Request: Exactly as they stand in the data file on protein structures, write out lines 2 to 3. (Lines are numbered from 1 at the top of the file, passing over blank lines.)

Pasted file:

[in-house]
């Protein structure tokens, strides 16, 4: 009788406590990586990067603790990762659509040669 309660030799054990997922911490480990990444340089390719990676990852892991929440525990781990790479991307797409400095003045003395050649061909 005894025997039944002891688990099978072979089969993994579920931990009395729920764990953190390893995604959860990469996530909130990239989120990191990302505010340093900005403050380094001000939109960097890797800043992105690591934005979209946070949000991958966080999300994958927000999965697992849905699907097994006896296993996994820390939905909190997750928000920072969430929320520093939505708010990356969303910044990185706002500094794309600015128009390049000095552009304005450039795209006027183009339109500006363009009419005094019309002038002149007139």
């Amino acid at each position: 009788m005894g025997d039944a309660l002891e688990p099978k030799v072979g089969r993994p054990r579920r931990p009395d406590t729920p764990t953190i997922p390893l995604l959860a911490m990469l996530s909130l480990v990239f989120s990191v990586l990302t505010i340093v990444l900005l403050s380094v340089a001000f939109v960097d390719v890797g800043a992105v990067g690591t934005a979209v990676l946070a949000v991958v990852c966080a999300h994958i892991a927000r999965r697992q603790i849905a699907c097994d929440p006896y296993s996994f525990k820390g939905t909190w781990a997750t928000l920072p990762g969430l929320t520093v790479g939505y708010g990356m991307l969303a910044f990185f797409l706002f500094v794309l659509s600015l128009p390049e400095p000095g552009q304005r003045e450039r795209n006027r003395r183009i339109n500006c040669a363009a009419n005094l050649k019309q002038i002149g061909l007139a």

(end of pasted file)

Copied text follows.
């Protein structure tokens, strides 16, 4: 009788406590990586990067603790990762659509040669 309660030799054990997922911490480990990444340089390719990676990852892991929440525990781990790479991307797409400095003045003395050649061909 005894025997039944002891688990099978072979089969993994579920931990009395729920764990953190390893995604959860990469996530909130990239989120990191990302505010340093900005403050380094001000939109960097890797800043992105690591934005979209946070949000991958966080999300994958927000999965697992849905699907097994006896296993996994820390939905909190997750928000920072969430929320520093939505708010990356969303910044990185706002500094794309600015128009390049000095552009304005450039795209006027183009339109500006363009009419005094019309002038002149007139």
């Amino acid at each position: 009788m005894g025997d039944a309660l002891e688990p099978k030799v072979g089969r993994p054990r579920r931990p009395d406590t729920p764990t953190i997922p390893l995604l959860a911490m990469l996530s909130l480990v990239f989120s990191v990586l990302t505010i340093v990444l900005l403050s380094v340089a001000f939109v960097d390719v890797g800043a992105v990067g690591t934005a979209v990676l946070a949000v991958v990852c966080a999300h994958i892991a927000r999965r697992q603790i849905a699907c097994d929440p006896y296993s996994f525990k820390g939905t909190w781990a997750t928000l920072p990762g969430l929320t520093v790479g939505y708010g990356m991307l969303a910044f990185f797409l706002f500094v794309l659509s600015l128009p390049e400095p000095g552009q304005r003045e450039r795209n006027r003395r183009i339109n500006c040669a363009a009419n005094l050649k019309q002038i002149g061909l007139a």